SAN FRANCISCO (KGO) -- The amount of unemployment funds stolen from California taxpayers in 2020 may total more than $8 billion -- four times higher than estimated just one month ago.
The numbers are staggering; the solutions elusive. As we found out, even states credited with cracking down on fraud have had issues.
Since the start of the pandemic, we've shared countless stories of struggling Californians desperate to get their unemployment benefits.
EXCLUSIVE: Insiders say California EDD unemployment benefit scam was get-rich-quick scheme
Legitimate claimants are being mistaken for scammers.
"They're trained to tell me absolutely zero information because I could be potentially a scammer," said Ben Chrimes of San Jose.
"They cut the card off. They didn't even allow me to get my money that they had already given to me on the card," Roxzan Macon of Hesperia told us.
Yet people who don't deserve the money are getting it.
Bank of America said last month $2 billion had been paid out in fraudulent unemployment claims.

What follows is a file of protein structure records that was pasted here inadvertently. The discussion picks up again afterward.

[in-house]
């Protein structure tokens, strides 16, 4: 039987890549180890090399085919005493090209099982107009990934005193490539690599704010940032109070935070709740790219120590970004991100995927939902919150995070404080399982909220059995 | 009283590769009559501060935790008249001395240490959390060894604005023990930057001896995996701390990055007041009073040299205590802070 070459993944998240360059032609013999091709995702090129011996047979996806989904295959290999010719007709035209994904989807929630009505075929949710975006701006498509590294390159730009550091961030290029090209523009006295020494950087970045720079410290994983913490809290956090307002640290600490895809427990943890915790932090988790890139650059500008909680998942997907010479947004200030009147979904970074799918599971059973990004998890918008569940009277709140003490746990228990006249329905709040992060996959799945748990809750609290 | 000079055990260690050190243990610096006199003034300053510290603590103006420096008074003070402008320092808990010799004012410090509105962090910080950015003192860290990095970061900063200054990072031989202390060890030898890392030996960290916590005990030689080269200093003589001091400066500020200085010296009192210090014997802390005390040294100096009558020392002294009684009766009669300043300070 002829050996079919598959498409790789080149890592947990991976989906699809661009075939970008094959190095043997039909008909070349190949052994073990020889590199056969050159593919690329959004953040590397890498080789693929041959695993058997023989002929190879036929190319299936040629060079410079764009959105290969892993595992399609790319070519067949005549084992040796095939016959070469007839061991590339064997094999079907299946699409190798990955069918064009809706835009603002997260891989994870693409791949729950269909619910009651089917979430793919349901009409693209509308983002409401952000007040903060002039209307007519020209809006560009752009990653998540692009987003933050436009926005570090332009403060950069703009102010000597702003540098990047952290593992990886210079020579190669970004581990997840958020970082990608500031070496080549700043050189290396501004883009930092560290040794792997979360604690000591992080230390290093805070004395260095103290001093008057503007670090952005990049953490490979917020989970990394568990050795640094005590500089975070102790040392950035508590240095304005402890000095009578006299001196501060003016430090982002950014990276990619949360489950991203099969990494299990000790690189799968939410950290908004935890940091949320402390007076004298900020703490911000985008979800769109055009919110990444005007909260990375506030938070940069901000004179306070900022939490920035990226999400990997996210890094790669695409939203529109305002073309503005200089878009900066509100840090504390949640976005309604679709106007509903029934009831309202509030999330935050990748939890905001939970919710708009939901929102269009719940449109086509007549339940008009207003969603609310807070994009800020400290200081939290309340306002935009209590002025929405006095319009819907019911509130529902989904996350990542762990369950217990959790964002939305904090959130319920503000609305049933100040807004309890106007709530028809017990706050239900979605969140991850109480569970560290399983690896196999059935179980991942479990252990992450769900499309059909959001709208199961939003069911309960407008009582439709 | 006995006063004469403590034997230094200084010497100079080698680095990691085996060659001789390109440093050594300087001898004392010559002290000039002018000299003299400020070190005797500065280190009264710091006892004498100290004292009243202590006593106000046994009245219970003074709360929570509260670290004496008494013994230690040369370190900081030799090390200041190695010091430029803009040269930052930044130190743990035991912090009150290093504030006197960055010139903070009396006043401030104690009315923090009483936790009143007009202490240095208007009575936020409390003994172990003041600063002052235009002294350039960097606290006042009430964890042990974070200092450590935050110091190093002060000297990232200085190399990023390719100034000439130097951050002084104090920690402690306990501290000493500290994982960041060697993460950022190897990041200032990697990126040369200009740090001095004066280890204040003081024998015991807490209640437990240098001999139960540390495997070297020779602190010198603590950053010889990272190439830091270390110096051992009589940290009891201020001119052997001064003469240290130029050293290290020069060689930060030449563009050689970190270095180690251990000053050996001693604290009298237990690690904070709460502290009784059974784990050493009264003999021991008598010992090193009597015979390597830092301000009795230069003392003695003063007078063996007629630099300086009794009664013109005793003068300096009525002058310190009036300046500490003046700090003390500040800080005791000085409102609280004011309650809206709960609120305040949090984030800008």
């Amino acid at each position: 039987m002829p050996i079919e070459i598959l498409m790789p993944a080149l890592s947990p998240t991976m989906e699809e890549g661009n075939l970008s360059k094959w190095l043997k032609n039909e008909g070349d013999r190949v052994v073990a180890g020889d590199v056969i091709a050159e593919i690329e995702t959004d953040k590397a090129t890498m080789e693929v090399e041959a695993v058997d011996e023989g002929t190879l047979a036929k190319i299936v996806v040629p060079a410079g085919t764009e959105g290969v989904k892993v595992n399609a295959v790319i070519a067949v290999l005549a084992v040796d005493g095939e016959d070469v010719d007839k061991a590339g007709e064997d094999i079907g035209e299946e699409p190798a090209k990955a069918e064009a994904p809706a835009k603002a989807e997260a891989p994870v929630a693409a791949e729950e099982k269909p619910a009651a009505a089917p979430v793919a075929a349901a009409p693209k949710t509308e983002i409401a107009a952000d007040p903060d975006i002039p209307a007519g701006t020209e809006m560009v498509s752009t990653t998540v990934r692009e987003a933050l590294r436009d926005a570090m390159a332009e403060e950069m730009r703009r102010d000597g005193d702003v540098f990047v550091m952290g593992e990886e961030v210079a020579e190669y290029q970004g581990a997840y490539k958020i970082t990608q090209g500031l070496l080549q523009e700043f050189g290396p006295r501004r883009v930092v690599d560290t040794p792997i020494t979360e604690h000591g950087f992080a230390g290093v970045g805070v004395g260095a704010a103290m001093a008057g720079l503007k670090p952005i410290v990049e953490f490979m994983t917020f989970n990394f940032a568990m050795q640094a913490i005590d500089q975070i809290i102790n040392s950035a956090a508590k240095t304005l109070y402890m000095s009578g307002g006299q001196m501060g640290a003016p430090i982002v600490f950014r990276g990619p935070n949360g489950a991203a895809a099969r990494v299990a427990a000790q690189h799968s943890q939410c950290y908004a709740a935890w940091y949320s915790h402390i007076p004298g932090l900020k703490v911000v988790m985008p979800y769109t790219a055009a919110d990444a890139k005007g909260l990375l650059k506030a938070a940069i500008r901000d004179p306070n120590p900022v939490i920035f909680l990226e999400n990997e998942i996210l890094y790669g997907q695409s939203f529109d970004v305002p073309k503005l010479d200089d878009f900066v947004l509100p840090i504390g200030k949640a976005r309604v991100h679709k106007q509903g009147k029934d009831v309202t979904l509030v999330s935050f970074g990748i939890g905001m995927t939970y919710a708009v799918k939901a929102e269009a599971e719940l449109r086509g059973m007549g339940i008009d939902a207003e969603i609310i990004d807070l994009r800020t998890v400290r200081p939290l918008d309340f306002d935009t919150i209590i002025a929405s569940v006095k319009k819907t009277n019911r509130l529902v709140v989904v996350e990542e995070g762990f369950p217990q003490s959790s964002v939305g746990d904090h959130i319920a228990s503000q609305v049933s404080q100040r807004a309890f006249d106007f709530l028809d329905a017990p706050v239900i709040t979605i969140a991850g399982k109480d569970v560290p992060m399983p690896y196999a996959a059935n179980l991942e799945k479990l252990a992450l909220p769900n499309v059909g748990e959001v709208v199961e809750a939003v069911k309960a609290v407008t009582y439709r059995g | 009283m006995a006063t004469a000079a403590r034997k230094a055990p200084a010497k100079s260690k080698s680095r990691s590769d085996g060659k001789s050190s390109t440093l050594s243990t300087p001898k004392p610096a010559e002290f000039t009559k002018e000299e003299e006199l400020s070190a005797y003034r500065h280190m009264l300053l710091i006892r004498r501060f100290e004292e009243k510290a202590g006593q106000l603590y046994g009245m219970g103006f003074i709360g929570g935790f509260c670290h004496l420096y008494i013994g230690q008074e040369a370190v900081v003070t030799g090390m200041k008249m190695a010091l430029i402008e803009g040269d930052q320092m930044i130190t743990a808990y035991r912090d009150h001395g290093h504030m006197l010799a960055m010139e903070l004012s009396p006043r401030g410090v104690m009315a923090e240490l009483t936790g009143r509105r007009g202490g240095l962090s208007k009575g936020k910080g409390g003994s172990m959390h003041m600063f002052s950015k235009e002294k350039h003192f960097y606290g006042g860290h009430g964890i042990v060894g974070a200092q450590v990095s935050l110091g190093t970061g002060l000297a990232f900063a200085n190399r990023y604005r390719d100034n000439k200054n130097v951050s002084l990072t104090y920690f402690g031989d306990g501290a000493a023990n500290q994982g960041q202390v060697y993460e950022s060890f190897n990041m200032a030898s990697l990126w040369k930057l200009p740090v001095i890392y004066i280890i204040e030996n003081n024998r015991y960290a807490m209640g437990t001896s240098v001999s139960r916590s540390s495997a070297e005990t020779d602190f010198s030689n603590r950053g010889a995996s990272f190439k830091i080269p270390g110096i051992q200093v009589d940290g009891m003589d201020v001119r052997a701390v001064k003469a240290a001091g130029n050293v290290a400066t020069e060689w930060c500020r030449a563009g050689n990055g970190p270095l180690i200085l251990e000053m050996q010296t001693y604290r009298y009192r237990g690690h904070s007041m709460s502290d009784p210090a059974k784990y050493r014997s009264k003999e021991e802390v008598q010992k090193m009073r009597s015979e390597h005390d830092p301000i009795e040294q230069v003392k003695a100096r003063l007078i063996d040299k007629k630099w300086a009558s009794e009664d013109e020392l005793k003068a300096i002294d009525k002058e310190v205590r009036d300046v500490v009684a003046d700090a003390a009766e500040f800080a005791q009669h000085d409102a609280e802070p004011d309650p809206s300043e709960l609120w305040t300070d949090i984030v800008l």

RELATED: Bank of America asked why they're draining EDD accounts, leaves questions unanswered
But Robert Lapsley of the California Business Roundtable says the number is higher -- way higher.
The state revealed before the pandemic more than 8% of all jobless claims paid between 2016 to 2019 went to scammers.
Last year California paid out $106 billion in EDD benefits.
"If you take that same number, that puts you know, the total fraud, you know, at least eight-and-a-half billion dollars," said Lapsley.
Lapsley blasts the way the state handled the pandemic, saying it didn't do enough to prevent fraud early on.
RELATED: 'People need help': As many as 1 in every 3 EDD claims is fraudulent, security firm says
He credits Pennsylvania for cracking down on fraud early. That state tells us it kept in close contact with other states about new fraud methods to prevent them from entering their state.
Pennsylvania also implemented the ID verification system, ID.Me, the same month California did, in October.
Beyond that, it declined to disclose its anti-fraud methods for security reasons.
However, state officials acknowledge Pennsylvania's problems mirror California's.
"Just when we were feeling like we had a handle on it, the fraud epidemic started," said Jerry Oleksiak, the Pennsylvania Secretary of Labor and Industry.
Our sister station in Philadelphia tells us its unemployment department, like ours, has also been accused to denying benefits to the truly unemployed. Meanwhile California says it has cut the number of fraudulent claims by 30 percent.
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